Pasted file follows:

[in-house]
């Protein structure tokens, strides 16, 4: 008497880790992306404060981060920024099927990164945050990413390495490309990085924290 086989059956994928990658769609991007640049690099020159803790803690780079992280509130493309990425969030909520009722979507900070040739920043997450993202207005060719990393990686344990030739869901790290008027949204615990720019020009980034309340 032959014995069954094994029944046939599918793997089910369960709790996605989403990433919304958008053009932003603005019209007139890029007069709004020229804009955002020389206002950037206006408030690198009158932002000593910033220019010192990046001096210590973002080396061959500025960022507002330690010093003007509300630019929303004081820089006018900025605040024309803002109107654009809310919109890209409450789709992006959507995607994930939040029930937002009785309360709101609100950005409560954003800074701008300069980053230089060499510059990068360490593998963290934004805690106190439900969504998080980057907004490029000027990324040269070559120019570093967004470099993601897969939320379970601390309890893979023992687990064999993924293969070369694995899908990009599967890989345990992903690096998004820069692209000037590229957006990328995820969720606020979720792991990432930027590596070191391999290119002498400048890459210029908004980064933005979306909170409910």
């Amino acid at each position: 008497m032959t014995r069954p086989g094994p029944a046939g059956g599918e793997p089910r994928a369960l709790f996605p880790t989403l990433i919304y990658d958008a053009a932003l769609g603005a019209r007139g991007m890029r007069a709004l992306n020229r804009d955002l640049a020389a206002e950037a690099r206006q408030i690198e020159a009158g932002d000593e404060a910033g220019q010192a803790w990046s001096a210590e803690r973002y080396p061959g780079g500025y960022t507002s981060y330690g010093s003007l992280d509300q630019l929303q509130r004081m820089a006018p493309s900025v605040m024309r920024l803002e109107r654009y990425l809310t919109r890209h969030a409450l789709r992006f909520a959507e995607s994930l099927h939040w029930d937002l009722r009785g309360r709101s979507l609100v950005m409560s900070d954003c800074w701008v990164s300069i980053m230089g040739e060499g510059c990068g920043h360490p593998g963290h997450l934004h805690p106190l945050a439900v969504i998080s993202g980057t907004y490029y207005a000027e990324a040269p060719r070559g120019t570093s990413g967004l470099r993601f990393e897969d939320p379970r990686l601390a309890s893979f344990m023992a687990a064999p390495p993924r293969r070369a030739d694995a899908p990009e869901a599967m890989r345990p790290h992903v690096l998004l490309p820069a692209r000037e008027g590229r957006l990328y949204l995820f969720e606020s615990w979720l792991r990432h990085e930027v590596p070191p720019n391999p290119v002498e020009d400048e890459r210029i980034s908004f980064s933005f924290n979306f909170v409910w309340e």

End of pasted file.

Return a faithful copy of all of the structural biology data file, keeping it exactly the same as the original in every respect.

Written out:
[in-house]
């Protein structure tokens, strides 16, 4: 008497880790992306404060981060920024099927990164945050990413390495490309990085924290 086989059956994928990658769609991007640049690099020159803790803690780079992280509130493309990425969030909520009722979507900070040739920043997450993202207005060719990393990686344990030739869901790290008027949204615990720019020009980034309340 032959014995069954094994029944046939599918793997089910369960709790996605989403990433919304958008053009932003603005019209007139890029007069709004020229804009955002020389206002950037206006408030690198009158932002000593910033220019010192990046001096210590973002080396061959500025960022507002330690010093003007509300630019929303004081820089006018900025605040024309803002109107654009809310919109890209409450789709992006959507995607994930939040029930937002009785309360709101609100950005409560954003800074701008300069980053230089060499510059990068360490593998963290934004805690106190439900969504998080980057907004490029000027990324040269070559120019570093967004470099993601897969939320379970601390309890893979023992687990064999993924293969070369694995899908990009599967890989345990992903690096998004820069692209000037590229957006990328995820969720606020979720792991990432930027590596070191391999290119002498400048890459210029908004980064933005979306909170409910």
């Amino acid at each position: 008497m032959t014995r069954p086989g094994p029944a046939g059956g599918e793997p089910r994928a369960l709790f996605p880790t989403l990433i919304y990658d958008a053009a932003l769609g603005a019209r007139g991007m890029r007069a709004l992306n020229r804009d955002l640049a020389a206002e950037a690099r206006q408030i690198e020159a009158g932002d000593e404060a910033g220019q010192a803790w990046s001096a210590e803690r973002y080396p061959g780079g500025y960022t507002s981060y330690g010093s003007l992280d509300q630019l929303q509130r004081m820089a006018p493309s900025v605040m024309r920024l803002e109107r654009y990425l809310t919109r890209h969030a409450l789709r992006f909520a959507e995607s994930l099927h939040w029930d937002l009722r009785g309360r709101s979507l609100v950005m409560s900070d954003c800074w701008v990164s300069i980053m230089g040739e060499g510059c990068g920043h360490p593998g963290h997450l934004h805690p106190l945050a439900v969504i998080s993202g980057t907004y490029y207005a000027e990324a040269p060719r070559g120019t570093s990413g967004l470099r993601f990393e897969d939320p379970r990686l601390a309890s893979f344990m023992a687990a064999p390495p993924r293969r070369a030739d694995a899908p990009e869901a599967m890989r345990p790290h992903v690096l998004l490309p820069a692209r000037e008027g590229r957006l990328y949204l995820f969720e606020s615990w979720l792991r990432h990085e930027v590596p070191p720019n391999p290119v002498e020009d400048e890459r210029i980034s908004f980064s933005f924290n979306f909170v409910w309340e």